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Principles & Influences

People participating in The Nearness have a wide variety of beliefs, practices, and backgrounds. We don’t ask anyone to believe in any dogma; instead, we welcome difference.

What is important is to be open to these principles:

These spiritual principles owe a profound debt to the world’s great wisdom traditions that have come before us, as well as the many teachers, practitioners, and communities who have embodied that wisdom. We honor and celebrate them, and we hope to co-create an experience that lives into the very best of what they have passed on. Here, we share some of the most prominent influences on our spiritual principles.

1

There is something larger than us that we encounter in experiences of wonder and love.

A black and white photograph of Abraham Joshua Heschel, an older Jewish man with a white beard. A green and purple border surrounds the image.
Abraham Joshua Heschel

This first spiritual principle is indebted to Rabbi Abraham Joshua Heschel, who teaches us to find the sacred in the everyday:

This is one of the goals of the Jewish way of living: to experience commonplace deeds as spiritual adventures, to feel the hidden love and wisdom in all things.”
Abraham Joshua Heschel

On the spiritual significance of love, we’ve learned from the mystics like Marguerite Porete and theologians such as Howard Thurman:

Whatever may be the tensions and the stresses of a particular day, there is always lurking close at hand the trailing beauty of forgotten joy or unremembered peace.”
Howard Thurman
A black and white photograph of Howard Thurman, a middle-aged Black man wearing a suit and tie. An arched green and purple border surrounds the image.
Howard Thurman
A 14th century woodcut of a woman wearing a veil, standing in front of a landscape with a hill and tree, and a brick wall. The image is surrounded by a purple border.
Pure Love has only one intention, that she might always love faithfully without wishing for any reward"
Marguerite Porete

2

This mystery calls on us to love others, ourselves, and the world around us.

The second principle is grounded in the insight and imagination of teachers like author and activist bell hooks, monk and writer Thich Nhat Hanh, and poet and priest John O’Donohue.

Many people want love to function like a drug, giving them an immediate and sustained high. They want to do nothing, just passively receive the good feeling."
bell hooks
A black and white photograph of bell hooks, a Black woman with braids, wearing a button down shirt. She is looking at the camera. The image is surrounded by a purple and green border with birds and flowers.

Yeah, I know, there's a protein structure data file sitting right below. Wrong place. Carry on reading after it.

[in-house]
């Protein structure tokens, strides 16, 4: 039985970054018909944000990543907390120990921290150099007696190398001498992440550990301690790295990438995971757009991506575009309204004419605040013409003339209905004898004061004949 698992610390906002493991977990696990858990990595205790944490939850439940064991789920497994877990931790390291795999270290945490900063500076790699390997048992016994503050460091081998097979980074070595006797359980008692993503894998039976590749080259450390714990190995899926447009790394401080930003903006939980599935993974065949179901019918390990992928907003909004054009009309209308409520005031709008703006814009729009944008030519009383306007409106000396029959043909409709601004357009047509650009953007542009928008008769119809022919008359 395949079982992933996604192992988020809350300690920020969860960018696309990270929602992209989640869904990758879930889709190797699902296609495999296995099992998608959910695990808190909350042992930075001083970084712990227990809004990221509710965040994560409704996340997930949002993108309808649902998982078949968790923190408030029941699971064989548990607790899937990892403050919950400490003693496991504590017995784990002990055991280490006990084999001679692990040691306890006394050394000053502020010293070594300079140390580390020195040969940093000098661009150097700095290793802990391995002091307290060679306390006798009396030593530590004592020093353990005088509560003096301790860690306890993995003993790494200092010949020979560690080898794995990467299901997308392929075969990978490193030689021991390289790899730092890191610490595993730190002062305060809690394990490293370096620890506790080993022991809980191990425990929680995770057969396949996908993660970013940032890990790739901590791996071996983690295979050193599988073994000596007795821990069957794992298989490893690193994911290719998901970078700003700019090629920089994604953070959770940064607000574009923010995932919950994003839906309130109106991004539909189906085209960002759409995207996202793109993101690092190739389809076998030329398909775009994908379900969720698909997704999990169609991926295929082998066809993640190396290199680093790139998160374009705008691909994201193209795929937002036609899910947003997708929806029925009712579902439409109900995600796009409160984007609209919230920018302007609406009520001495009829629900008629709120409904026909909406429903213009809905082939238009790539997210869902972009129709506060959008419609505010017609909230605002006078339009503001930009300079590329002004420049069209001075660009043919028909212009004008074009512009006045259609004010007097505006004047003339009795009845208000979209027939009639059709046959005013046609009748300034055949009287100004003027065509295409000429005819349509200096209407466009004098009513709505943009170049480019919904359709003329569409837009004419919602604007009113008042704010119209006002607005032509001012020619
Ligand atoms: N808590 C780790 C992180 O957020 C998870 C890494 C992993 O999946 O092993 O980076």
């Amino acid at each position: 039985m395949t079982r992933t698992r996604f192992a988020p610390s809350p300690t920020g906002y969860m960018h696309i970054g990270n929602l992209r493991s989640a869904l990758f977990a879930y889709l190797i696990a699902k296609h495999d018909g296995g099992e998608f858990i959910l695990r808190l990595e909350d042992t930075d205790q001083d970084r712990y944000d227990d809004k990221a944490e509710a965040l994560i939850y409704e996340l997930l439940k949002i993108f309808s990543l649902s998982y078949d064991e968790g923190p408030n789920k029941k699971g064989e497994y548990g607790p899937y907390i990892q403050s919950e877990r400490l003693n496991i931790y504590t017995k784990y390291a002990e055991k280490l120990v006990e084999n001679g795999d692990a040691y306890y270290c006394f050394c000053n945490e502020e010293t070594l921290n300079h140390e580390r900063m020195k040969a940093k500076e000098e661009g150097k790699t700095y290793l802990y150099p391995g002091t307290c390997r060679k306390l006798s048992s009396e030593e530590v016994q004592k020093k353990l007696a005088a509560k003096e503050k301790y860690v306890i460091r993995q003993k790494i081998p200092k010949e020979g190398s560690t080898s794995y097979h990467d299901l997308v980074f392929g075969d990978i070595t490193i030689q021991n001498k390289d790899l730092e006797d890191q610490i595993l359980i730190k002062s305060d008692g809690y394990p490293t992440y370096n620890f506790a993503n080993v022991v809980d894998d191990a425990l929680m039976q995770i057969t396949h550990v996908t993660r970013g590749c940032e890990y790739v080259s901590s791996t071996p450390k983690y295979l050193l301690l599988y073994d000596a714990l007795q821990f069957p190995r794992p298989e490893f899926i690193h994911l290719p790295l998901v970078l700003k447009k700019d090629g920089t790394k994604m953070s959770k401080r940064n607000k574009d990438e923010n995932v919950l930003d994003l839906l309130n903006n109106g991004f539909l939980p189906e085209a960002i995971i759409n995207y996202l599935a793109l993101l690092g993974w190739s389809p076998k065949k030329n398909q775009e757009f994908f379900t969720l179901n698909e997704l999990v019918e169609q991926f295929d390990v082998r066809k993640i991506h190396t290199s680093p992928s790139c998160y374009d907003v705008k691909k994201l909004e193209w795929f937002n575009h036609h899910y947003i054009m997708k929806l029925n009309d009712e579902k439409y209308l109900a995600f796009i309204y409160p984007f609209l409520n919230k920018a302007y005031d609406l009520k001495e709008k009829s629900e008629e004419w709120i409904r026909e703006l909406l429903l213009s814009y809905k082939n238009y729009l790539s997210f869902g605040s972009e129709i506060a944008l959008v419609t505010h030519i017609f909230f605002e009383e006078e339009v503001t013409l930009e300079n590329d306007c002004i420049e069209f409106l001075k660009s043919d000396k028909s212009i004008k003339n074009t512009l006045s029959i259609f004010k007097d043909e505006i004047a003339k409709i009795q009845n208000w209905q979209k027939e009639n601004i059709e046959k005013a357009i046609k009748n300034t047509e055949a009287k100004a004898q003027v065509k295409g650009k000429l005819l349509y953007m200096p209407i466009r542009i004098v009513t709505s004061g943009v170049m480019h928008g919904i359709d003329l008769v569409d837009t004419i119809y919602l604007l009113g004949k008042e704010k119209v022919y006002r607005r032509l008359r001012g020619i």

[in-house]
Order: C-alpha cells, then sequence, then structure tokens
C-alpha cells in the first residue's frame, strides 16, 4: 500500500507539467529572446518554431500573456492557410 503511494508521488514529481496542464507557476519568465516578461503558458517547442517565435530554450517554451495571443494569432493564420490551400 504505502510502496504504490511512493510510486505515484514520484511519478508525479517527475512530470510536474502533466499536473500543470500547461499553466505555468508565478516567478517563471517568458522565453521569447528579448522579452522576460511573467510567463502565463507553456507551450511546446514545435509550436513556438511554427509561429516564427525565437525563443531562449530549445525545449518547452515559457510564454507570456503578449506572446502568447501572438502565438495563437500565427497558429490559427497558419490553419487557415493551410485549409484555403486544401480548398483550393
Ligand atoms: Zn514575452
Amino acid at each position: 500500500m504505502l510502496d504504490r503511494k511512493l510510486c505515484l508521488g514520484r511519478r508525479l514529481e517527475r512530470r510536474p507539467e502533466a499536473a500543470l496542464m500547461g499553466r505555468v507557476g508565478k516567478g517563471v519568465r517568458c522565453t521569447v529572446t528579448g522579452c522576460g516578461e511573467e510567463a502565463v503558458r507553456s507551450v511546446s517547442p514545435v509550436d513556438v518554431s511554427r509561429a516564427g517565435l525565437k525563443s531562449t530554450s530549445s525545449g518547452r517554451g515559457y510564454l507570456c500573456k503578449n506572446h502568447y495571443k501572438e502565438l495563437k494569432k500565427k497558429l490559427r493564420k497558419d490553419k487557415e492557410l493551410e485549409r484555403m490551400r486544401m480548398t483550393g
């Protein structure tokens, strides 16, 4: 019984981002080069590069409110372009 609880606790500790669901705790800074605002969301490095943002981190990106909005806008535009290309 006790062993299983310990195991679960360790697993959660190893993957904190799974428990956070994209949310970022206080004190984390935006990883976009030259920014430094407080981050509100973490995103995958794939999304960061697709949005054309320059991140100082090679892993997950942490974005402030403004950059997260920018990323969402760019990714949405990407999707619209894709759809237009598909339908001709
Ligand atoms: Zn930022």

bell hooks
A black and white photograph of Thich Nhat Hanh, an older Vietnamese man wearing Buddhist robes. The image is surrounded by a purple border.
Thich Nhat Hanh
Do we need to make a special effort to enjoy the beauty of the blue sky? Do we have to practice to be able to enjoy it? No, we just enjoy it. Each second, each minute of our lives can be like this.”
thich nhat hanh
The wells in our psyche have become silted. Yet the refreshment that we crave is not outside. It is within our own depths. When these depths open and flow, we come into rhythm with the divine within us.
John O’Donohue
A black and white photograph of John O'Donahue, a middle-aged white man with a beard. He is holding a pair of glasses and looking to the side. The image is surrounded by a purple and green border.
John O’Donohue

3

The goal of our spiritual lives is to answer this calling.

How we answer this calling is a lifelong process—and can only be discovered in community.

For co-founder Alec Gewirtz, he’s been deeply shaped by his time in the Religion department at Princeton University and at the interfaith L’Arche Daybreak community, where he lived as a caretaker and housemate to five people with intellectual disabilities. His relationships at L’Arche with housemates Mike, David, and Amanda were particularly formative. Some of the most influential figures in his life have been Bill Bradley, his parents, and his teachers from middle school through college, including Will McDonough and Sue Friborg.

For co-founder Casper ter Kuile, Harvard Divinity School was a profoundly formative community where he received a Masters of Divinity and served as a Ministry Innovation Fellow for five years. Mentors and teachers there included Stephanie Paulsell, Kerry Maloney, and Matthew Ichihashi Potts. Friends and collaborators from HDS that have deeply shaped Casper’s life include Angie Thurston, Vanessa Zoltan, and Sue Phillips.

Learn more about how Casper’s life has been shaped by community and spiritual influences in this talk at CreativeMornings on the theme of spirituality.